This transfer is sharp. Sharp enough to create a certain reality that was never really achieved in other animated features such as A Bug's Life or Toy Story, at least in my opinion. The shadow detail of this transfer is excellent, with so much detail on offer in the dark sections of the picture that it's almost like watching a real herd of dinosaurs (bad joke, I know). There is, of course, no low-level noise to be found in this transfer.
The colours are vibrant, but not exactly what I would call bright, except maybe during such sequences as the meteor shower. The main characters alone have enough shades of brown and green in them to keep the human eye busy, and the scenery will simply send colour junkies into overload. Needless to say, there are no composite artefacts to be found.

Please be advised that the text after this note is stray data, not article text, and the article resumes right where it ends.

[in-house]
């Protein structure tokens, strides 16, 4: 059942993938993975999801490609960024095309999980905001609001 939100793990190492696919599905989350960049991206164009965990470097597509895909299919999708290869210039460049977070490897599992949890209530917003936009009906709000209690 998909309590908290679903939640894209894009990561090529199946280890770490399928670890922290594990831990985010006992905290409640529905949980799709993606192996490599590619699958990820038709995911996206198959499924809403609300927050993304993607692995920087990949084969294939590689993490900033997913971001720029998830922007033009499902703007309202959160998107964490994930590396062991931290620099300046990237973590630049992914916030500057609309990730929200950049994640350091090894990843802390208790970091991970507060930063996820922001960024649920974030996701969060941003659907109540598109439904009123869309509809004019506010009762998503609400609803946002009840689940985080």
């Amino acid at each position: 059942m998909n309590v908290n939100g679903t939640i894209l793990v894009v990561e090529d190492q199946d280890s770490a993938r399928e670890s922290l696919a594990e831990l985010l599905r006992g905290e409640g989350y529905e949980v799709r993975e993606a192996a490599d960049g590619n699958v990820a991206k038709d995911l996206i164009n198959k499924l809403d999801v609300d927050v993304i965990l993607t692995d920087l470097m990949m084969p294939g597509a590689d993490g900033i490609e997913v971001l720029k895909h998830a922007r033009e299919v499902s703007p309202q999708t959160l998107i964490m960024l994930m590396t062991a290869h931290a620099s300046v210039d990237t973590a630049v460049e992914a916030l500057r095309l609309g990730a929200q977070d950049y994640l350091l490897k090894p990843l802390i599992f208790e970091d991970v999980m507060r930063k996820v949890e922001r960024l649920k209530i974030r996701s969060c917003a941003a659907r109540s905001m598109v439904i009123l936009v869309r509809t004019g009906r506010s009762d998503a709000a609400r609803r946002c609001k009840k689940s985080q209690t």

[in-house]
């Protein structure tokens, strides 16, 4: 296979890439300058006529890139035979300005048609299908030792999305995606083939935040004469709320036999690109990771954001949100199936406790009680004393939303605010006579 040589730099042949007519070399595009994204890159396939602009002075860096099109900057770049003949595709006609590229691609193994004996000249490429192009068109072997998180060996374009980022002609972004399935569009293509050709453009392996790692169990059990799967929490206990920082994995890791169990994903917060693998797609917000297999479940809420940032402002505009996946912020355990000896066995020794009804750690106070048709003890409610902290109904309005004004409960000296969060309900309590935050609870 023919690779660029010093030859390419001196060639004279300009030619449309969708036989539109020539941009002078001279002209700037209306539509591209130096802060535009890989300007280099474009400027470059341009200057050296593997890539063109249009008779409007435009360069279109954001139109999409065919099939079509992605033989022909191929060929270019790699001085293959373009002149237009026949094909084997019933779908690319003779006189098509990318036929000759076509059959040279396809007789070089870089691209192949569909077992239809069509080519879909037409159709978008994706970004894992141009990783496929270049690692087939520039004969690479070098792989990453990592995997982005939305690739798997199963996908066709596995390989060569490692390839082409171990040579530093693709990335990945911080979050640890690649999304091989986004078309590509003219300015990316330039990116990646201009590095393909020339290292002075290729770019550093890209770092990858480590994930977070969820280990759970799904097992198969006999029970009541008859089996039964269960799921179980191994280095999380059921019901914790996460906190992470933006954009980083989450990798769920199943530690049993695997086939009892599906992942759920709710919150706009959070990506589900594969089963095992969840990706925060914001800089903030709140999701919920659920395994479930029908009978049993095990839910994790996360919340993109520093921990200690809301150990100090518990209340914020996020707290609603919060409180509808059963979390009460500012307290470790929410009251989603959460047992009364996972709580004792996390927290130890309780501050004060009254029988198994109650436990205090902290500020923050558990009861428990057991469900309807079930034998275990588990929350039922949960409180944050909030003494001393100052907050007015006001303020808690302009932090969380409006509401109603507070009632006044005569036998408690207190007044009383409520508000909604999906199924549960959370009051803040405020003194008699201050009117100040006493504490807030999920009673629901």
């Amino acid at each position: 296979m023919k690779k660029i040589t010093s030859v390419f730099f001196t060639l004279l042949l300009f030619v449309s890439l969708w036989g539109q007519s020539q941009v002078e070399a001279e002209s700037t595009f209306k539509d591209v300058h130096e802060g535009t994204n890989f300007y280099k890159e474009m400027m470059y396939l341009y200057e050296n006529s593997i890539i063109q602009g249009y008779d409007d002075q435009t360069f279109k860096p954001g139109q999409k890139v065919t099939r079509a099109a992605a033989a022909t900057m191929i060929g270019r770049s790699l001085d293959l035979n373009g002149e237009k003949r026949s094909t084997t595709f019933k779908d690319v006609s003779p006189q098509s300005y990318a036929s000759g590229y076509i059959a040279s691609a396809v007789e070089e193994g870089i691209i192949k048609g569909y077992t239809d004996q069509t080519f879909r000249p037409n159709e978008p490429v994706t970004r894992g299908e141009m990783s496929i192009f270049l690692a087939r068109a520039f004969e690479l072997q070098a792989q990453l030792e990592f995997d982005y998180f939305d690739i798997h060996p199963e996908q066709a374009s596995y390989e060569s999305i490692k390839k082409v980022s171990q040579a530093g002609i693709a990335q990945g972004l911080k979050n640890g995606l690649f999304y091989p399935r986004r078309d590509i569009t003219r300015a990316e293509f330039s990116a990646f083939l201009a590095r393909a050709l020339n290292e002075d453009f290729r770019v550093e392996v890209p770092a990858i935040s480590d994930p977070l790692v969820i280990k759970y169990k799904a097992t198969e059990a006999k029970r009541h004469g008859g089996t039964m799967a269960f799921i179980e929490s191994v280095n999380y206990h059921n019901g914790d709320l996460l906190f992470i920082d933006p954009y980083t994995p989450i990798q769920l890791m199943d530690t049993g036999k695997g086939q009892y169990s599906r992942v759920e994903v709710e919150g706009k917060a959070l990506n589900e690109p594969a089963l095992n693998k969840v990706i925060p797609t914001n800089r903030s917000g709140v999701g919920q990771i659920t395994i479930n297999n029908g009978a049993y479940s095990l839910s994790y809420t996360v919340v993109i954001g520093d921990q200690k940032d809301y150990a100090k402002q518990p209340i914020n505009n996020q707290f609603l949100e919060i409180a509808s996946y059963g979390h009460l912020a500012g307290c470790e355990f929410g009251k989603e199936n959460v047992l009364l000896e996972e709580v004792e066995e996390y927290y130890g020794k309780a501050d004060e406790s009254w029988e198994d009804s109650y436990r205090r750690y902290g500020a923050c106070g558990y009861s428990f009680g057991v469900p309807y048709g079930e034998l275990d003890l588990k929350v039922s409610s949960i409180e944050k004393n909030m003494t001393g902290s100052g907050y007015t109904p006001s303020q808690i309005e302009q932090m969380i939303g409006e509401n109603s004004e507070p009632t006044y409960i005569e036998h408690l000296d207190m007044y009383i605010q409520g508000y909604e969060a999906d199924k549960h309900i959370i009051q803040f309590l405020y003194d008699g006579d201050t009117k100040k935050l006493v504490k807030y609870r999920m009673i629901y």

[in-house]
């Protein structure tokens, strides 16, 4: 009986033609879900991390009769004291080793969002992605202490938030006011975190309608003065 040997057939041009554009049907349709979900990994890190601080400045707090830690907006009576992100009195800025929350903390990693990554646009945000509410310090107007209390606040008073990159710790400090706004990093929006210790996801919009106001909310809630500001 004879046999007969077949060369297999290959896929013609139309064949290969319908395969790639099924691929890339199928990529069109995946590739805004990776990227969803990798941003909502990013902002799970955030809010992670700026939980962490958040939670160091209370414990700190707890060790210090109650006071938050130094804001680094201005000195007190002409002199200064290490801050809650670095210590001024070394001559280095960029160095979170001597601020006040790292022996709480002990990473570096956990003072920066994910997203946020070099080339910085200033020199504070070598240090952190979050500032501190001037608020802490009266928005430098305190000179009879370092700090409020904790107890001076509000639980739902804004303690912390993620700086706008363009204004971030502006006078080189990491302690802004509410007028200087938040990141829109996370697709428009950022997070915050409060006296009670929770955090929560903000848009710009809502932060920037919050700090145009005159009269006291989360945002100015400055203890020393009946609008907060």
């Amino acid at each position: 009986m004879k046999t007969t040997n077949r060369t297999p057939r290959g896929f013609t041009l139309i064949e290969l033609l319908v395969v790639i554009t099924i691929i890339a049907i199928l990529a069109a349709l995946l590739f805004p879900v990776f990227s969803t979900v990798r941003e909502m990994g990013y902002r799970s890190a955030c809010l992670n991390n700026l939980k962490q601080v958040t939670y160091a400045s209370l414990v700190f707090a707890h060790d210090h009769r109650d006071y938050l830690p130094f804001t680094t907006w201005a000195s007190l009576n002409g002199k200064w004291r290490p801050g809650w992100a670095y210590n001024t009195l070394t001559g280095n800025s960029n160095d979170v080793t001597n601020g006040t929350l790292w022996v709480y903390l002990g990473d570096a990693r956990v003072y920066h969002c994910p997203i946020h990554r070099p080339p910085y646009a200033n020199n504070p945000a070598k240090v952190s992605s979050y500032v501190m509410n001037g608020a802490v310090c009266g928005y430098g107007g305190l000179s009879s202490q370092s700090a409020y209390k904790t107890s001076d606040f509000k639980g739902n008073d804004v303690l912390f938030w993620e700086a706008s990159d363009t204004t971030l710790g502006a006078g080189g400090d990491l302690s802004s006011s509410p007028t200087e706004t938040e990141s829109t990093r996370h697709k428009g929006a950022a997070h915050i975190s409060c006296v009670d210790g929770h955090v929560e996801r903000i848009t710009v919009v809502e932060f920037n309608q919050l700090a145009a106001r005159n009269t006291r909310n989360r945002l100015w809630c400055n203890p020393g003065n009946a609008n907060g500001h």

MPEG artefacts were not a problem for this transfer, surprisingly so considering that the bitrate rarely gets above seven and a half megabits per second. The film in general looks so smooth and natural that is it hard to believe it was compressed at all. Film-to-video artefacts consisted of some aliasing, the most noticeable example being one at 42:09 on Neera's neck that you'd have to be extremely quick to notice. Other instances of aliasing include really small examples at 42:09, 60:47, 62:02, and 68:55, but none of these were particularly intrusive or even noticeable. The only bothersome aliasing was in the end credits, where the text shimmers quite annoyingly as it scrolls up the screen. There were no film artefacts in the picture, as you'd rightly expect with a feature of this type.